The harder decision was what to do with the fuzzy, sleepy bear decal on the cabinet. At first, we thought we could cut out the panel and insert a glass panel with either a sanded glass or another decorative style of glass. The problem was that whatever is stored inside will show to some degree through the glass. Next, we remembered antiquing old mirrors long ago, and thought that might be a good solution, to reflect some light, while obscuring the contents of the cabinet; however today’s mirrors are constructed of better grades of silver or reflective material than days of old; today’s mirrors do not degrade nearly as easily as they used to, so we scrapped that plan. Next, we used some Anaglypta or embossed wallpaper, which is paintable and adds texture and interest to an otherwise pretty plain surface. This type of wall covering was first used in Victorian homes by inventor Fredric Walton, who patented linoleum floor covering in 1860.

Today’s embossed wall coverings are much softer and easier to work with and will not harden nearly as hard as they used to in olden days. Once we cut the piece and glued in place, it was painted a light gray paint and added a silver glaze to achieve an antique look.

Now the piece has an entirely new and fresh look and will serve for many decades to come. Happy memories now live inside while serving a modern girl with modern needs.

 
Sleepy Bear Before   

Sleepy Bear Before

 

Sleepy Bear All Grown Up

Sleepy Bear All Grown Up

Easter Egg Garden

When I was a child, the markets sold cottage cheese in cartons decorated for Easter, and my family bought the cheese in these cartons.  We eagerly consumed the cheese  so we could use the cartons for little Easter Baskets to play with until the big day and the fancy baskets arrived Easter morning.  We would fill them with cotton and sprinkle bird seed on top and water them; soon we had our own little grass gardens in which the Easter Bunny left a brightly colored egg.  

On a smaller scale, we would take an egg shell and press cotton balls into the largest half, again sprinkle either bird seed or grass seed in the cotton soil and water it.  We would tend our egg gardens daily and report the progress of the seeds that would sprout.  It was a fascinating lesson for us as small children to be able to watch germination on a daily basis.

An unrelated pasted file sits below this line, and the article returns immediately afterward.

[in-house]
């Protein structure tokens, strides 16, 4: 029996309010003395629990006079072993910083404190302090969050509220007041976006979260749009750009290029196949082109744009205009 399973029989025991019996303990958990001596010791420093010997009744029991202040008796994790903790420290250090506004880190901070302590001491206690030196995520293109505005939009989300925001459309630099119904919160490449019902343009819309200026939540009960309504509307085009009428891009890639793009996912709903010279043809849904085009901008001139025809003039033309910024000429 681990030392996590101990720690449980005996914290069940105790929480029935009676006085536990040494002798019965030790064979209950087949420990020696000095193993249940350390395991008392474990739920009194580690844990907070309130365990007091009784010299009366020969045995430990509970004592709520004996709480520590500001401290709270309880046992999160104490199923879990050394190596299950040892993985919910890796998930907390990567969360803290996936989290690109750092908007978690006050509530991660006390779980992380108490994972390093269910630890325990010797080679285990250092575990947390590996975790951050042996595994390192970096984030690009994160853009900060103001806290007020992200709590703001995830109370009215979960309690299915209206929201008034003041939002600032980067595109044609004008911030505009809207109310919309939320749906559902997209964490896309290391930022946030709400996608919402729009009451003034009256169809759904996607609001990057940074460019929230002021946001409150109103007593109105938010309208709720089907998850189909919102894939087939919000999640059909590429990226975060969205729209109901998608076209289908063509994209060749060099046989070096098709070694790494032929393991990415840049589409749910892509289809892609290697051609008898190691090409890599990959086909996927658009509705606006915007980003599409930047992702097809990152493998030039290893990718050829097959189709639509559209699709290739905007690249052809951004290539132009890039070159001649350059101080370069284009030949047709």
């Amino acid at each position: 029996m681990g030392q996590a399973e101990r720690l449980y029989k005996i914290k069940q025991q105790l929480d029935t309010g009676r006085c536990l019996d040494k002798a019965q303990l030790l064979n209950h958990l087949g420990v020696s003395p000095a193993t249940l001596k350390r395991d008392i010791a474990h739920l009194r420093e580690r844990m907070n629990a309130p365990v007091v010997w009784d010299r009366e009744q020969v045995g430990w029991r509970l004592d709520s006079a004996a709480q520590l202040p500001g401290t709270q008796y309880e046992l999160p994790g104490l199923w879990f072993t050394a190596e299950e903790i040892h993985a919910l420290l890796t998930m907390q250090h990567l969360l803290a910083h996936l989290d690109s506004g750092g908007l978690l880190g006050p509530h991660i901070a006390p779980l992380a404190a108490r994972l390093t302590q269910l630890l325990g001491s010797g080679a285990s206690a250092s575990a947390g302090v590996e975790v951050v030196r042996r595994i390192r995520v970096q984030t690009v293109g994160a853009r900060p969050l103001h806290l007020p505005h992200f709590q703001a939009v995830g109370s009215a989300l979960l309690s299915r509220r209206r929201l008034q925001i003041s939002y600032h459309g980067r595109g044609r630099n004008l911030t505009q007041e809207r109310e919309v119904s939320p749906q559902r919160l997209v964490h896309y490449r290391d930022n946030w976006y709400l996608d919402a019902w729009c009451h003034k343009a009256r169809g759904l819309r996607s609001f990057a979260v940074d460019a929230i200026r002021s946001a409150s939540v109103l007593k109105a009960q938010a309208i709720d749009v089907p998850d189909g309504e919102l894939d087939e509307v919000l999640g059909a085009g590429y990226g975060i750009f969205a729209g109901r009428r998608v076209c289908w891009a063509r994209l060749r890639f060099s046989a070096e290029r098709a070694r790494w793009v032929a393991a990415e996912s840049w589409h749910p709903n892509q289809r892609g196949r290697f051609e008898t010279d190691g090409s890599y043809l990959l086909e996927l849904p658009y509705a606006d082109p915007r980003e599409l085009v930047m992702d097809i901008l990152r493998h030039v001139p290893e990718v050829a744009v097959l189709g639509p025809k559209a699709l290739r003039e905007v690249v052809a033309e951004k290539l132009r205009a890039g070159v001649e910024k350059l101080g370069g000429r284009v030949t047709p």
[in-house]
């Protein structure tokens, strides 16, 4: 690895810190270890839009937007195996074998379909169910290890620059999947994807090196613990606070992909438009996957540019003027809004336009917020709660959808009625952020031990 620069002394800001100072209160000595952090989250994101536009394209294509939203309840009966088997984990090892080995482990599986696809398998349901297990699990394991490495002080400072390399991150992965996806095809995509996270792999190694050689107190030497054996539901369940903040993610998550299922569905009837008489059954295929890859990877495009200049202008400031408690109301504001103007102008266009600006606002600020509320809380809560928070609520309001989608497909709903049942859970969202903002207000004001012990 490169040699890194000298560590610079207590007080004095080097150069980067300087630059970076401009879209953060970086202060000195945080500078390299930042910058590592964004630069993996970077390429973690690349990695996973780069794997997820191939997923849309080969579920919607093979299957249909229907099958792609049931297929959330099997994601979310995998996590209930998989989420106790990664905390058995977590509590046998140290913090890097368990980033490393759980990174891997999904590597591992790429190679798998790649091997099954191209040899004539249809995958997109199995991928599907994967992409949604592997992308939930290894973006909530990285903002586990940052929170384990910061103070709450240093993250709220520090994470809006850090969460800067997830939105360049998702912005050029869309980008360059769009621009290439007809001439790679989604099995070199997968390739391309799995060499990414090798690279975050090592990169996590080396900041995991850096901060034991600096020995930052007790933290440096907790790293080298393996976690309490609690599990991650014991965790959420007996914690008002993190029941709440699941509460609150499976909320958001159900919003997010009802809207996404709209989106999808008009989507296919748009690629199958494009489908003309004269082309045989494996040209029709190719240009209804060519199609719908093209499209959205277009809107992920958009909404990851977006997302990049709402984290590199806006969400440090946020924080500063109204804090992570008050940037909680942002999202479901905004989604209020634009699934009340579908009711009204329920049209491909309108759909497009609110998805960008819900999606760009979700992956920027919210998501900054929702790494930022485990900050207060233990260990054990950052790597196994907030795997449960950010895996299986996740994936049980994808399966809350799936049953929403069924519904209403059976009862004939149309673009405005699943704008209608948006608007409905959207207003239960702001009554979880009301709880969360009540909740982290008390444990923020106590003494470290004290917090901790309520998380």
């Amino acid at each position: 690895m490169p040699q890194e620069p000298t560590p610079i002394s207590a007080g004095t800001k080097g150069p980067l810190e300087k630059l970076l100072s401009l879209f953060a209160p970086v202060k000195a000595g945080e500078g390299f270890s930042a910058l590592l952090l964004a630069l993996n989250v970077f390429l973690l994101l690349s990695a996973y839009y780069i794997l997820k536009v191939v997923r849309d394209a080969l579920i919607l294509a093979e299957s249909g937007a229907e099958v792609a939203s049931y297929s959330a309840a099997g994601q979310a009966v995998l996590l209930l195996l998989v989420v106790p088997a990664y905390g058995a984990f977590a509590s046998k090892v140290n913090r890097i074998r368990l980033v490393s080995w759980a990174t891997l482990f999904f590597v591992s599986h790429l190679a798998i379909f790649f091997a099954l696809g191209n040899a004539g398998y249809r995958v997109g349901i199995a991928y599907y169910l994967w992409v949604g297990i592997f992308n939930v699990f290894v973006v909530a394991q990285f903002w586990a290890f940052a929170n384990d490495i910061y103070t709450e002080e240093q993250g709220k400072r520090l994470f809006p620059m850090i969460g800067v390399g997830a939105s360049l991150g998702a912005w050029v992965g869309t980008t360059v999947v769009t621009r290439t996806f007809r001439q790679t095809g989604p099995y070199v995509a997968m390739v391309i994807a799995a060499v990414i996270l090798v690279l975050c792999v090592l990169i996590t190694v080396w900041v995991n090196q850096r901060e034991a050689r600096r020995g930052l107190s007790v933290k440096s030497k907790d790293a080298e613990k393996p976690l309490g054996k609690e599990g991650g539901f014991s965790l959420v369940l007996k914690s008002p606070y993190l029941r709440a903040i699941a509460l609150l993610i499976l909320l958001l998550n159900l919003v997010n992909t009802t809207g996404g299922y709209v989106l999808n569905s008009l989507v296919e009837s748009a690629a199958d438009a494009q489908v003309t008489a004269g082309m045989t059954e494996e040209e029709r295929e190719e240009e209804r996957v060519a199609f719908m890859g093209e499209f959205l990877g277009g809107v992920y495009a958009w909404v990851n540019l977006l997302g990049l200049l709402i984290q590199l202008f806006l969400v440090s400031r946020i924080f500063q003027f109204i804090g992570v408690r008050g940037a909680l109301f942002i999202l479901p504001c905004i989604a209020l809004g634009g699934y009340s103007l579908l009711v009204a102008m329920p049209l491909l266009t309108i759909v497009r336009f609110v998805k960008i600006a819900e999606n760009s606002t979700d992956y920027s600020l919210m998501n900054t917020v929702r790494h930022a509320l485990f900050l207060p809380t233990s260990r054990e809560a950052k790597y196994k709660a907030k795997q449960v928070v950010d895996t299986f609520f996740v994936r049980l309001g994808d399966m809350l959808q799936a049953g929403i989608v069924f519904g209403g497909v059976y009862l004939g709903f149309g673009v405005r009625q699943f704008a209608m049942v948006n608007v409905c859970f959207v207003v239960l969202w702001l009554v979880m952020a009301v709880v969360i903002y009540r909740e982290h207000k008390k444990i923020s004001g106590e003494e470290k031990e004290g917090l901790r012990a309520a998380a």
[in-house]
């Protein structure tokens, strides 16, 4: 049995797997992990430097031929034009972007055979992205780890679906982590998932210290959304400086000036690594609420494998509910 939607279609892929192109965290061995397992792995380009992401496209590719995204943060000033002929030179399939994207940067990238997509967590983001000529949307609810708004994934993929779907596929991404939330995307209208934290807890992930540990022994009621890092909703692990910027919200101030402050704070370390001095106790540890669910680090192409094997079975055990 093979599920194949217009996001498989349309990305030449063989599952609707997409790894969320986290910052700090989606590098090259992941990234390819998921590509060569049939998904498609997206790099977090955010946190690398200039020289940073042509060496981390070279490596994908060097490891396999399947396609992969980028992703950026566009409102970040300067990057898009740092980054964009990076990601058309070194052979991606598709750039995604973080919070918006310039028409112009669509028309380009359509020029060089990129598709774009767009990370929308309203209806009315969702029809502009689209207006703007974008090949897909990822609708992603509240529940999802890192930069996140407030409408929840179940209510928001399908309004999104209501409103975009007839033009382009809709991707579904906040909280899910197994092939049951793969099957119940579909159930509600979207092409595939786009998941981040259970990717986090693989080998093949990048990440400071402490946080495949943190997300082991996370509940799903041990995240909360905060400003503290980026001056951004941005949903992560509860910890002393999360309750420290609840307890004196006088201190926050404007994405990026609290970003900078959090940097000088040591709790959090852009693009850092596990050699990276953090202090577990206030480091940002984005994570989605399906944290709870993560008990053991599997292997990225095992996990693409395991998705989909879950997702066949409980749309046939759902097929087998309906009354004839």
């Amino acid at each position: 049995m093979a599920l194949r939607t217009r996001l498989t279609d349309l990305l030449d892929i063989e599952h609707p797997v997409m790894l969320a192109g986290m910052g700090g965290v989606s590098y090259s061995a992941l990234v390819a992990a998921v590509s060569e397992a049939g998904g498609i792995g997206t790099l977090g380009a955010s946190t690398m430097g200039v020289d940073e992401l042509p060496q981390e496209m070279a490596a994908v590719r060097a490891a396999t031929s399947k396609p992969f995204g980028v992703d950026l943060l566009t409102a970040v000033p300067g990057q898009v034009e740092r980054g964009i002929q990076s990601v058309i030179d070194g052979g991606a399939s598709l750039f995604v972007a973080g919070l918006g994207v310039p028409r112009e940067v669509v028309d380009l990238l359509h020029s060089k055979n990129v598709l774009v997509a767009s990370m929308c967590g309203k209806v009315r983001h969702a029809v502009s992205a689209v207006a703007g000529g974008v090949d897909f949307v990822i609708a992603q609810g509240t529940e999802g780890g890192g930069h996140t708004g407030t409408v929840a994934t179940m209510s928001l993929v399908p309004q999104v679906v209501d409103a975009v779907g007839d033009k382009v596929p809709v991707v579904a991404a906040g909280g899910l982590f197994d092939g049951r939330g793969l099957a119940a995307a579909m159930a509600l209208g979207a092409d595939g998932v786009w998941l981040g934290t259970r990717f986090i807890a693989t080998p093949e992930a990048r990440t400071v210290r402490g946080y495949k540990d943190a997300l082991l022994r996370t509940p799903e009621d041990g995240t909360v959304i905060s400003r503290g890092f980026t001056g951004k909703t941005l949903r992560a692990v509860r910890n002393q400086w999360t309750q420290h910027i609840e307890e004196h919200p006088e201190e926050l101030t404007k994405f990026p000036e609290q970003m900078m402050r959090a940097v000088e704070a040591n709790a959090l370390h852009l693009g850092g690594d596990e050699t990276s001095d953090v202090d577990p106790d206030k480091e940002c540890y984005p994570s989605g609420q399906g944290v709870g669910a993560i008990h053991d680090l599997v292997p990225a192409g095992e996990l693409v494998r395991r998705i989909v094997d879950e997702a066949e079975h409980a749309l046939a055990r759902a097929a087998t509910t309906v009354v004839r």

There is still time to begin a small garden of grass before Easter, if you start right away.  Naturally, you can use any small basket or vessel that is water tight, fill it with soil or cotton and sprinkle either grass seed or bird seed on top and water.  There is no need to bury the seeds; they will sprout sitting on top of the cotton or soil.  Place the egg or basket garden near a window and keep the soil moist; then watch the seeds grow before your eyes.  Once you have a healthy egg or basket of greens, you can add them to your centerpiece along with some decorated eggs or candy eggs. 

You also can place each half of an egg shell garden into an egg cup and place one at each setting on your holiday table as a party favor.  Add a toothpick with a small card along with each guest’s name, and you will have a clever place card sitting in a field of greens.  An entire centerpiece could be fashioned from eggs, grasses, baskets and your imagination.  A few spring candles added to the mix will help illuminate your table.

What I love about this tradition is how simple it is and how it helps connect children to the growing process, albeit in its most simple form.  It is also one of the least messy projects you can do with very young children.  Who knows, it may inspire little gardeners; and you will benefit from their enthusiasm for years to come.

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Make a Eucalyptus Tree for the Winter Season

Every year, I see so many clever and creative Christmas decor ideas that embrace traditional styles as well as traditional with a twist.  While I love new ideas in the world of decor, I am traditional at heart.  Here is a tutorial on a completely original design I created more than 30 years ago: a lighted tree with natural eucalyptus leaves, and topped with your favorite tiny tree topper.

While this is on the easy, it is tough on your fingers, so you may want to use a thimble.  

You will need:  

Styrofoam cone (white or green)

Short string of 25-50 small electric lights (white or green wires)

Hair pins, not bobbie pins ( find them in beauty supply shops)

Eucalyptus branches

Thimble

Scissors or garden clippers

Small beads, either multi-colored, red or white or natural seeds from your garden

Tree topper, a small bird, angel, bow, or star, whatever you wish.

First, open your short (25) string of lights and begin winding at the bottom of the cone, securing them with the hair pins.  Continue winding them fairly close together until you reach the top of your cone, leaving one light near the top of your tree.  You should have a length of cord at the bottom to plug into an electric outlet when you are finished.  It is always a good idea to test the string of lights to make sure they are in working order.